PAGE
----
To avoid adhesion and subsequent maturation to non-CSCs, cells were cultured in a serum-free semisolid medium. In total, 1 × 103 cells for each of CD98hc-positive and CD98hc-negative fractions were seeded in 80 μl of serum-free RPMI 1640 medium supplemented as described above, containing 0.33% agar on 100 μl of a solidified serum-free RPMI 1640 basal layer containing 0.5% agar, in the wells of a 96-well plate. Fifty microliters of serum-free RPMI 1640 medium containing EGF and FGF was further poured on top of each well as a reservoir of fresh medium and growth factor, and this top liquid layer was changed every 3 days. Cells were incubated for 20 days in the same atmosphere as that for the monolayer culture. At the end of the 20-day incubation period, the generated tumor spheroids were counted.

Scratch wound healing assay

Cells were seeded in a 60-mm culture dish. After they reached confluence, an artificial wound was created by scratching the cell monolayer with 200-μl-pipette tips. Cells were cultured in a serum-free RPMI 1640 medium and incubated for 48 h. Next, cell migration was quantified using Image J.

Assessment of plating efficiency

FITC-conjugated anti-human CD98hc mAb (eBioscience) was added to each single cell suspension at a ratio of 1 : 11, and cells were incubated for 15 min at 4°C. Next, cells were washed with PBS, and PI was added to remove dead cells. CD98hc-positive and CD98hc-negative cells were sorted on a FACS Aria III instrument, and plating efficiency was determined. Briefly, 1 × 103 cells each of CD98hc-positive and CD98hc-negative cells were seeded onto 60-mm culture dishes containing RPMI 1640 medium supplemented as detailed in previous sections. After 7 days of incubation, cells were stained with hematoxylin. For both CD98hc-positive and CD98hc-negative cells, the number of cells was counted in five different 1-cm2 areas of each culture dish in triplicate. This value was then used to estimate the total number of cells in 60-mm culture dishes.

Cell invasion assay

FITC-conjugated anti-human CD98hc mAb (eBioscience) was added to each single cell suspension at a ratio of 1 : 11, and cells were incubated for 15 min at 4°C. Next, cells were washed with PBS, and PI was added to remove dead cells. CD98hc-positive and CD98hc-negative cells were sorted using a FACS Aria III instrument. Next, cell invasiveness was quantified using a Boyden chamber assay as described previously [10]. Briefly, 1 × 104 single-cell suspensions of both CD98hc-positive and CD98hc-negative cells were inoculated on Matrigel-coated membranes in a Boyden chamber. After 48 h, cells that moved from the upper chamber, passed through the Matrigel, and attached to the underside of the Matrigel-coated Boyden membrane were stained with hematoxylin and counted.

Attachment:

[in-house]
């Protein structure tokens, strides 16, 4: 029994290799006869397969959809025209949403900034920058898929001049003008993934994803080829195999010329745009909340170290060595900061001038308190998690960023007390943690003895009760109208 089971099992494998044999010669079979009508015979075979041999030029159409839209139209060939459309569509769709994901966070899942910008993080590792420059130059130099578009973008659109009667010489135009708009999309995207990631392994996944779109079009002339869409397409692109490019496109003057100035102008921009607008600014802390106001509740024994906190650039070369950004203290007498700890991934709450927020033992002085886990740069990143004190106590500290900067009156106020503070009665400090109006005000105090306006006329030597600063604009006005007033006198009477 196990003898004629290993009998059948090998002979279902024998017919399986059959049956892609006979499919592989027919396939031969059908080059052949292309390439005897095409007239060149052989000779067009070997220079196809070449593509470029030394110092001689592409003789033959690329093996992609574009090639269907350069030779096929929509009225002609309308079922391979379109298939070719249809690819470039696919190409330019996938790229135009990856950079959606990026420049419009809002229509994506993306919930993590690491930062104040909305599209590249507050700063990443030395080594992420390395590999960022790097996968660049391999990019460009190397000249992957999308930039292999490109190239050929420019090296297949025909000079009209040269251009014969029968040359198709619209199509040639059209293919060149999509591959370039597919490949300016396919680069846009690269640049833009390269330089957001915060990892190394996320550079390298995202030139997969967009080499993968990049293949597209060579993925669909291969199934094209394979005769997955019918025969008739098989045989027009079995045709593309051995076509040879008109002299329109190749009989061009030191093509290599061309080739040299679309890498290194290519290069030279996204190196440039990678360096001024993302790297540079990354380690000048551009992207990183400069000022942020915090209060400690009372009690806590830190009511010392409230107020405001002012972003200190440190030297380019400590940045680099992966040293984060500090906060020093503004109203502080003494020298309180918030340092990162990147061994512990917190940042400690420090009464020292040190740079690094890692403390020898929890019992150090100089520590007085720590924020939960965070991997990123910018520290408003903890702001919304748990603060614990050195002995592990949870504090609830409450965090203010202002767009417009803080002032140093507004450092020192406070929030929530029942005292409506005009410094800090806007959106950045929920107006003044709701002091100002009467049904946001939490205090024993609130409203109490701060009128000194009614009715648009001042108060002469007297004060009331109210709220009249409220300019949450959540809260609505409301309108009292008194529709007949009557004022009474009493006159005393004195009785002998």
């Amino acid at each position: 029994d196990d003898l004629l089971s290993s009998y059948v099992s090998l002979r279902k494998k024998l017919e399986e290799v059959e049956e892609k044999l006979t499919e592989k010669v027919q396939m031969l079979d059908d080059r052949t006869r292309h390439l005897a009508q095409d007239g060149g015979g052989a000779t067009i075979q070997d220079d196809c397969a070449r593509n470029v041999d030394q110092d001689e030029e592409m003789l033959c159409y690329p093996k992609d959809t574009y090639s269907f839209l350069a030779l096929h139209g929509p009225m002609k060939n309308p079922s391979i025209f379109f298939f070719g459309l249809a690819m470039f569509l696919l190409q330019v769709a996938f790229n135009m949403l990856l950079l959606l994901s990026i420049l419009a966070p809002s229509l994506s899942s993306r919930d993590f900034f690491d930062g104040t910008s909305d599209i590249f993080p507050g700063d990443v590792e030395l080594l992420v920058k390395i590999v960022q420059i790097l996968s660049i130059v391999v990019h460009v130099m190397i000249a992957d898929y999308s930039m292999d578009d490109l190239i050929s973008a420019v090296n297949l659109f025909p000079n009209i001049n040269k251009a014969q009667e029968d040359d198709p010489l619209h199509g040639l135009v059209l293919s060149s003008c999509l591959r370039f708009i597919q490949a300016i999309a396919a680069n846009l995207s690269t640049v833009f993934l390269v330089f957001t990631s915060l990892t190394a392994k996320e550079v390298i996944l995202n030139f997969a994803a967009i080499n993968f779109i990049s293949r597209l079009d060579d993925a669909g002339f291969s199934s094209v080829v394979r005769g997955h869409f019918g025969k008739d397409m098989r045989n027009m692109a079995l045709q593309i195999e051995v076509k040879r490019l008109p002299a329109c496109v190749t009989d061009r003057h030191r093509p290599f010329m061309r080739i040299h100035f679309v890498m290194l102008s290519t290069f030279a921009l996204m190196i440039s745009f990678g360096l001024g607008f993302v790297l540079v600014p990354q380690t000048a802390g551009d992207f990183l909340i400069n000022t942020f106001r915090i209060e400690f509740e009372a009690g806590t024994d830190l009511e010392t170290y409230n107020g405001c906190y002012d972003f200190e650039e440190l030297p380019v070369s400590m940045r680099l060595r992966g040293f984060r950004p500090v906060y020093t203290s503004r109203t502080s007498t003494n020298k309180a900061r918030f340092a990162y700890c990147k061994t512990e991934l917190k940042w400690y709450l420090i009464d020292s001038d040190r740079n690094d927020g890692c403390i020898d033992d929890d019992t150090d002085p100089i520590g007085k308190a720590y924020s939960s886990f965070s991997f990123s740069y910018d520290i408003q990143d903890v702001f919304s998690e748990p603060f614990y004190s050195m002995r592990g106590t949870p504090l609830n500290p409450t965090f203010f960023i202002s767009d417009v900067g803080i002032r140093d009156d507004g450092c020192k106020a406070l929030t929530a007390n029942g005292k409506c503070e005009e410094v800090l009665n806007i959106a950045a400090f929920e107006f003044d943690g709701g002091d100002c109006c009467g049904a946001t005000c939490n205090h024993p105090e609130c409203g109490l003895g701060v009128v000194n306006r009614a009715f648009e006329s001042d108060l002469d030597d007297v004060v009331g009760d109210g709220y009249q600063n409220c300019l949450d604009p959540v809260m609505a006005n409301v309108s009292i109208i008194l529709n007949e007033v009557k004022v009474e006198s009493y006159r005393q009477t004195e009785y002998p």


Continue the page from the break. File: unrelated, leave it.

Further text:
Establishment of tumor xenografts in immunodeficient mice

Male nude mice (BALB/c-nu) were purchased from Charles River Laboratories Japan (Yokohama, Japan) and maintained under specific pathogen-free conditions. The protocol of animal experiments was approved by the Animal Research Committee of Akita University and was in accordance with the university guidelines for the Regulation of Animal Experimentation. Nude mice were subcutaneously injected in the left and right flanks with 1 × 105 cells in 200 μl each of CD98hc-positive and CD98hc-negative cells, respectively. Tumorigenicity of cells was monitored for 1 month.


Formalin fixed paraffin-embedded sections on slide glass were deparaffinized, then immersed in 3% hydrogen peroxide/methanol at room temperature for 15 min. The slides were incubated with anti-CD98 mAb clone F-2 (Santa Cruz Biotechnology, Dallas, TX, USA) in a humidified chamber at 4°C overnight. Specific signals were visualized by employing the HRP-labeled polymer method as follows: the slides were reacted with EnVision+ system-HRP for mouse (Agilent, Santa Clara, CA, USA) at room temperature for 30 min and finally 3,3′-diaminobenzidine was oxidized for signal detection.

Statistical analysis

Statistical significance of differences was estimated using Student’s t-test (two-tailed). All experiments were independently repeated at least three times, except tumorigenicity assay of mouse xenografts, which was performed only once.